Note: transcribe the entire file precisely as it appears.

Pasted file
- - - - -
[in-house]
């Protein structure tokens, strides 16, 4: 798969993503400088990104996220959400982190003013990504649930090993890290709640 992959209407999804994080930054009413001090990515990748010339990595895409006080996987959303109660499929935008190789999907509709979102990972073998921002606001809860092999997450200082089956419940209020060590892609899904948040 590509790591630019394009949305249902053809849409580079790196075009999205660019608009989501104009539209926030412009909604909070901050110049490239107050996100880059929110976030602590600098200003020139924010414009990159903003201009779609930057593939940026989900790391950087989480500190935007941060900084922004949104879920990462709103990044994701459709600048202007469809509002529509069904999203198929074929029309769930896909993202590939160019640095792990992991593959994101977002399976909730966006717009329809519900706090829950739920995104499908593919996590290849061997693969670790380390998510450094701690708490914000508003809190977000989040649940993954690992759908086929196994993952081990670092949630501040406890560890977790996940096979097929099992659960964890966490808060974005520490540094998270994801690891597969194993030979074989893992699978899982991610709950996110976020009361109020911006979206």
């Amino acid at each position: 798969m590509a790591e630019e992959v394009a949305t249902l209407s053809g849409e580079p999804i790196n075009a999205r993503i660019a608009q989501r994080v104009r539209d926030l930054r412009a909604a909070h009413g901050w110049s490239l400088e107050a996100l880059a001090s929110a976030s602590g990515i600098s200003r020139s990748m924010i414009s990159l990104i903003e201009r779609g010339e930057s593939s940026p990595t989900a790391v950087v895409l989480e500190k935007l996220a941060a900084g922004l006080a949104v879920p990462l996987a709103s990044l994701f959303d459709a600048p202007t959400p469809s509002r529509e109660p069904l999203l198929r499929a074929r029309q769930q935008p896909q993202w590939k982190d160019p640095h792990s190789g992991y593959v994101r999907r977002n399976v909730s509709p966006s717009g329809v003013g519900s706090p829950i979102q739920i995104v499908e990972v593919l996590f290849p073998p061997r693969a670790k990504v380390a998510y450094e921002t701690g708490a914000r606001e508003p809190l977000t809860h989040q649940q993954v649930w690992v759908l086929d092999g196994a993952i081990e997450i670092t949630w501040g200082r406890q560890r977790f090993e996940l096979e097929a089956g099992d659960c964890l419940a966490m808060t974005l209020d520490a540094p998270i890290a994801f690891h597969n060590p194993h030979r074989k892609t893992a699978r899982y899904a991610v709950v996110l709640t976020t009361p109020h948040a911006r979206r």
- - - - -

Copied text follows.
[in-house]
């Protein structure tokens, strides 16, 4: 798969993503400088990104996220959400982190003013990504649930090993890290709640 992959209407999804994080930054009413001090990515990748010339990595895409006080996987959303109660499929935008190789999907509709979102990972073998921002606001809860092999997450200082089956419940209020060590892609899904948040 590509790591630019394009949305249902053809849409580079790196075009999205660019608009989501104009539209926030412009909604909070901050110049490239107050996100880059929110976030602590600098200003020139924010414009990159903003201009779609930057593939940026989900790391950087989480500190935007941060900084922004949104879920990462709103990044994701459709600048202007469809509002529509069904999203198929074929029309769930896909993202590939160019640095792990992991593959994101977002399976909730966006717009329809519900706090829950739920995104499908593919996590290849061997693969670790380390998510450094701690708490914000508003809190977000989040649940993954690992759908086929196994993952081990670092949630501040406890560890977790996940096979097929099992659960964890966490808060974005520490540094998270994801690891597969194993030979074989893992699978899982991610709950996110976020009361109020911006979206």
């Amino acid at each position: 798969m590509a790591e630019e992959v394009a949305t249902l209407s053809g849409e580079p999804i790196n075009a999205r993503i660019a608009q989501r994080v104009r539209d926030l930054r412009a909604a909070h009413g901050w110049s490239l400088e107050a996100l880059a001090s929110a976030s602590g990515i600098s200003r020139s990748m924010i414009s990159l990104i903003e201009r779609g010339e930057s593939s940026p990595t989900a790391v950087v895409l989480e500190k935007l996220a941060a900084g922004l006080a949104v879920p990462l996987a709103s990044l994701f959303d459709a600048p202007t959400p469809s509002r529509e109660p069904l999203l198929r499929a074929r029309q769930q935008p896909q993202w590939k982190d160019p640095h792990s190789g992991y593959v994101r999907r977002n399976v909730s509709p966006s717009g329809v003013g519900s706090p829950i979102q739920i995104v499908e990972v593919l996590f290849p073998p061997r693969a670790k990504v380390a998510y450094e921002t701690g708490a914000r606001e508003p809190l977000t809860h989040q649940q993954v649930w690992v759908l086929d092999g196994a993952i081990e997450i670092t949630w501040g200082r406890q560890r977790f090993e996940l096979e097929a089956g099992d659960c964890l419940a966490m808060t974005l209020d520490a540094p998270i890290a994801f690891h597969n060590p194993h030979r074989k892609t893992a699978r899982y899904a991610v709950v996110l709640t976020t009361p109020h948040a911006r979206r």